Investing for children? Here's how you can do it
We explain why investing for children is important to consider - and why investing can yield a bigger nest egg than cash savings
Published on 11 Jan 20226 minute read
Written by Frances Bruce
In the past we expected to make more money than our parents when we grew up. Today’s children have a tougher financial future waiting for them.
Popular goals such as owning a home and completing university now have hefty price tags attached - and they just keep getting more expensive. In September 2020 the Office for National Statistics1 showed it takes nearly eight times an average annual salary to buy a house in England and nearly 12 times the average annual salary to buy a house in London.
And kids keen on full-time university education need to stump up £9,250 for the 2022/23 academic year. This wasn’t always the case: university fees were introduced in September 1998 for £1,000 a year2.
Putting money aside for a child’s future is an efficient and practical way to give their independence a boost when they come of age and help them learn how to manage their money along the way.
Why invest rather than save cash for a child’s future?
Investments need years - we say at least five years at Bestinvest - and if you have years available, investing can put your money to work and provide a bigger nest egg when a child turns 18.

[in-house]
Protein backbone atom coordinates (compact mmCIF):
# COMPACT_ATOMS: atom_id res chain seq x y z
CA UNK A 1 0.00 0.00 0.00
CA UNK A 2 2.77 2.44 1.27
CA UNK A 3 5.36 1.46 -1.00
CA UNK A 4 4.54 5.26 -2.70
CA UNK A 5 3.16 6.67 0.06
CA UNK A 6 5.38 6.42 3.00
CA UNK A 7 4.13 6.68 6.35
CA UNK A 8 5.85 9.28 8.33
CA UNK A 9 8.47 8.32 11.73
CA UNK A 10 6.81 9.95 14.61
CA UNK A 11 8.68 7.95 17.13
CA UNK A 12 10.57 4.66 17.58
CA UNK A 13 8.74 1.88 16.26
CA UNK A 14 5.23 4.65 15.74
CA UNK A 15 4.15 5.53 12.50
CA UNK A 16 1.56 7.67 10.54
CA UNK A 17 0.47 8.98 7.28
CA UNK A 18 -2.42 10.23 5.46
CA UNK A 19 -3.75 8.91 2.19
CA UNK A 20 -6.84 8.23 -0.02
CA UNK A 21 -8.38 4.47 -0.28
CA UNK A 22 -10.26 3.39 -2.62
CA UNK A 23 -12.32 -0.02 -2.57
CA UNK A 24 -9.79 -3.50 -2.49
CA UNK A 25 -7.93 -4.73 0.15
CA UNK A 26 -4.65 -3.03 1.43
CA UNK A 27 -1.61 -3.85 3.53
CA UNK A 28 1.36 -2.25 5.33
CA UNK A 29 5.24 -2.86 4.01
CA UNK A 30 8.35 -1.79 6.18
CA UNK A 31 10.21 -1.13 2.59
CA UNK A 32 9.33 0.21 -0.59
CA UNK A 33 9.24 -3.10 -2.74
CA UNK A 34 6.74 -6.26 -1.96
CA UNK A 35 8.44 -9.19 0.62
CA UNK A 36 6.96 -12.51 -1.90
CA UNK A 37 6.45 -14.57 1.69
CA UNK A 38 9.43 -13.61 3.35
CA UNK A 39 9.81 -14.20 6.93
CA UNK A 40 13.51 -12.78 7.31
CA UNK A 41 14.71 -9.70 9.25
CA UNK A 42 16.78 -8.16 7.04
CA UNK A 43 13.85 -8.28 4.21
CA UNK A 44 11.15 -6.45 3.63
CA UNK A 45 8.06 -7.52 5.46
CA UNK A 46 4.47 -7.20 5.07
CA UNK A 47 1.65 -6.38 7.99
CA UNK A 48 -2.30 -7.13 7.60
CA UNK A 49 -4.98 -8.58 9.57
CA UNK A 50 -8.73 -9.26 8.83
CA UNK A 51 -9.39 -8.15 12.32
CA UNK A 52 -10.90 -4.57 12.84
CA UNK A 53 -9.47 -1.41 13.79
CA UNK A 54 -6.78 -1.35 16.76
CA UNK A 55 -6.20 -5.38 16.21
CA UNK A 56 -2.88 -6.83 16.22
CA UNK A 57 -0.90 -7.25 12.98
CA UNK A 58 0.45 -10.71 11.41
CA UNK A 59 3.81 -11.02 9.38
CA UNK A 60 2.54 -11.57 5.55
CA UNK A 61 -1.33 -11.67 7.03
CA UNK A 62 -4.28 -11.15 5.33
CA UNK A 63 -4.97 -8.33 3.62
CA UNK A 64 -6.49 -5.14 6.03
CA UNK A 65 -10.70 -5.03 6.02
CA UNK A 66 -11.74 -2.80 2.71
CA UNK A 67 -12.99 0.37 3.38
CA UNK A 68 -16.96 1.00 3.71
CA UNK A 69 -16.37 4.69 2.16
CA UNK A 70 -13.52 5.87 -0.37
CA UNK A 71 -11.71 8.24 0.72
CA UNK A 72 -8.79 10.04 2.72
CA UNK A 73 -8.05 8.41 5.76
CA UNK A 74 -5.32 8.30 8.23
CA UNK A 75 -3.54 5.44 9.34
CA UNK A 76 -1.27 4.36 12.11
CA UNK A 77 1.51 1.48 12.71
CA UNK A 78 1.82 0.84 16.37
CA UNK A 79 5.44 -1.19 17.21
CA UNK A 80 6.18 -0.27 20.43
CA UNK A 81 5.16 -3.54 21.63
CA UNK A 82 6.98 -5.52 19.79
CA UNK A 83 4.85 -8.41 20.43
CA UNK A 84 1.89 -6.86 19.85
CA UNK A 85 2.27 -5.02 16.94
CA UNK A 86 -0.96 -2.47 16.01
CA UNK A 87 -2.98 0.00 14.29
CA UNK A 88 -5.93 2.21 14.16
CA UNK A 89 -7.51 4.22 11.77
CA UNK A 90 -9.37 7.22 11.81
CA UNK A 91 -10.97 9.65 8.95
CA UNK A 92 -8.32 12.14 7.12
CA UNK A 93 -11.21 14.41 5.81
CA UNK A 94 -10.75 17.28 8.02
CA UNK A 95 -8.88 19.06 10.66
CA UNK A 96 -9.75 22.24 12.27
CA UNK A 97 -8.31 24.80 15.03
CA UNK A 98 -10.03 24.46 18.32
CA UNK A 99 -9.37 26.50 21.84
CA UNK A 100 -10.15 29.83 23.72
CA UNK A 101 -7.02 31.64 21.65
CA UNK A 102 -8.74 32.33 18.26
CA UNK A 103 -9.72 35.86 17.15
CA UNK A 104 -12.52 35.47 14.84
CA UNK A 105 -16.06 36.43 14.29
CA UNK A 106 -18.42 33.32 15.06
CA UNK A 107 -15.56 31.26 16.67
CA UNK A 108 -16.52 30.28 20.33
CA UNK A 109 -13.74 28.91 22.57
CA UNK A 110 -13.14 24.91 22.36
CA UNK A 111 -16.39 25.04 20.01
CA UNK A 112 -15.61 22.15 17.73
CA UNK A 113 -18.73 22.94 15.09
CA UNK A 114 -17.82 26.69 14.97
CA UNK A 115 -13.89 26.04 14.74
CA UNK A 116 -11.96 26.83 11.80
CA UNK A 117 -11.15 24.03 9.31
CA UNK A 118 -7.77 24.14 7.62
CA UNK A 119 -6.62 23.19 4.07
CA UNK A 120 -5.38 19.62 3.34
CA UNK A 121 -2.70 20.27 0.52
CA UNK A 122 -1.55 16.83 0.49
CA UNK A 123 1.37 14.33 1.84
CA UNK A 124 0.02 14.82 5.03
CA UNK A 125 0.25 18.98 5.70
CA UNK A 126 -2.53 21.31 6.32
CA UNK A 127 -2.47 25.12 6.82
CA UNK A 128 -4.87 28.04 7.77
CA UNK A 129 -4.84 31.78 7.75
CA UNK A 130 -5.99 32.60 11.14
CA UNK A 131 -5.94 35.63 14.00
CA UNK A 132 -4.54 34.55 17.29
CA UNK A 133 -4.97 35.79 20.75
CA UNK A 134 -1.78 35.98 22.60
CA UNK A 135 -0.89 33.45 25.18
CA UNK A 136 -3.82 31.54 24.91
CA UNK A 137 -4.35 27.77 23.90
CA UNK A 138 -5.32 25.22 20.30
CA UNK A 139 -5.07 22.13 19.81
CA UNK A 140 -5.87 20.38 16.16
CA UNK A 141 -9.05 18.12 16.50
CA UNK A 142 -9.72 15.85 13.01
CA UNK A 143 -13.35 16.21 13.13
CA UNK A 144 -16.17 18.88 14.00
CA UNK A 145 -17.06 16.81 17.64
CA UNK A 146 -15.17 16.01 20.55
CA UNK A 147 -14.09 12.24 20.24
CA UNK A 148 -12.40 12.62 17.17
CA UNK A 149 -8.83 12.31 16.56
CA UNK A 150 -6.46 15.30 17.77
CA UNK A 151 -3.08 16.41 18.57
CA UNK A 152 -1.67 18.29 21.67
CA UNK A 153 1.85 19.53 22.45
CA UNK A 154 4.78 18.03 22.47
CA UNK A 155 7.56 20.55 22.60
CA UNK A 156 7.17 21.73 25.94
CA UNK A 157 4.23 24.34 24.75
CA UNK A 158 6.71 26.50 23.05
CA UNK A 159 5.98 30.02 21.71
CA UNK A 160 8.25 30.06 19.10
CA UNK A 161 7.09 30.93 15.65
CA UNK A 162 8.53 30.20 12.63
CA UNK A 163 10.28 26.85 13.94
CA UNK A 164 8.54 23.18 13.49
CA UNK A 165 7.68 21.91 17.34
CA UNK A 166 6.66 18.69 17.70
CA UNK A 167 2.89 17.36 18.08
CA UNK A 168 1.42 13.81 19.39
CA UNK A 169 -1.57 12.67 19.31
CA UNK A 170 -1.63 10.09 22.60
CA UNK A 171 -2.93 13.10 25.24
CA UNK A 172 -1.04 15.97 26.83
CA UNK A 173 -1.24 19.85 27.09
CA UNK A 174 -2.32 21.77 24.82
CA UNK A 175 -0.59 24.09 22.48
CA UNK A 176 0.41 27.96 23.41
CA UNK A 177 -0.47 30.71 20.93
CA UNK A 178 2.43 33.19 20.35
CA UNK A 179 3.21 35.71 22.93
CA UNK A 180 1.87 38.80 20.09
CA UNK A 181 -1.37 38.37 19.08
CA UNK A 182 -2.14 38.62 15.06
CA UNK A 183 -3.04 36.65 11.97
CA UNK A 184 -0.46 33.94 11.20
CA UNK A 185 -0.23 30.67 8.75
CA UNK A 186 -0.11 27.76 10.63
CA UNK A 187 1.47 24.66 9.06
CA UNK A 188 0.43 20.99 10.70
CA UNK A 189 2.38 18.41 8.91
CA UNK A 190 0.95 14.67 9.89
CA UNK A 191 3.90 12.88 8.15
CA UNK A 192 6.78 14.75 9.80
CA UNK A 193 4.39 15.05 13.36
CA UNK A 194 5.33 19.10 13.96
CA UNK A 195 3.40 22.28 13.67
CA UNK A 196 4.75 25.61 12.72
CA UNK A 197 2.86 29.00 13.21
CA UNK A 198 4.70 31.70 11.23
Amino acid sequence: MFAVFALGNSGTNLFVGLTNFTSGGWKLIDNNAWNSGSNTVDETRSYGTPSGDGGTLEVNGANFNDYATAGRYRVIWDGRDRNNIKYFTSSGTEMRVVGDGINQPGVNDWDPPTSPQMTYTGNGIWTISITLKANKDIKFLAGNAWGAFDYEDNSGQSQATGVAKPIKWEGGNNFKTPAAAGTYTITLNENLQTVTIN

Yet most people choose to save in cash rather than invest because they want to safeguard their kids’ money for the future and saving seems a reliable option. Investing is inherently risky at first glance, because investments fluctuate in value and you could get back less than you put in.
Yes, cash is safer - you won’t lose your money - but it struggles to keep pace with inflation, particularly when interest rates are low. This means that the amount you can buy with your cash erodes over time. So while you’re trying to build a nest egg to hand over to a child when they turn 18, inflation is eating away at it. It’s a bit like trying to climb up a down escalator.
Money invested in stocks and shares has typically performed better than cash savings over long time periods and, when you’re investing for a child’s future, you have time on your side. If markets go down, you should have time to wait for your investments to recover and, hopefully, grow.
How do I invest money for a child’s future?
The easiest way to invest money for a child is by opening a stocks and shares Junior ISA - a tax-free way of growing money until a child turns 18. Junior ISAs were introduced by the Government in 2011 to encourage us to put money aside for kids for the future.
Mums, dads and guardians can open a Junior ISA and anyone can pay into it, up to the annual limit of £9,000. When the child turns 16 they can manage the money if they like, but they can only access their funds when they turn 18.
After their 18th birthday their stocks and shares Junior ISA automatically rolls over into a regular adult ISA with all the bells and whistles.
How can a stocks and shares Junior ISA make investing for children easier?
Have a look at our example scenarios3. All figures quoted are for illustration purposes only and are not guaranteed.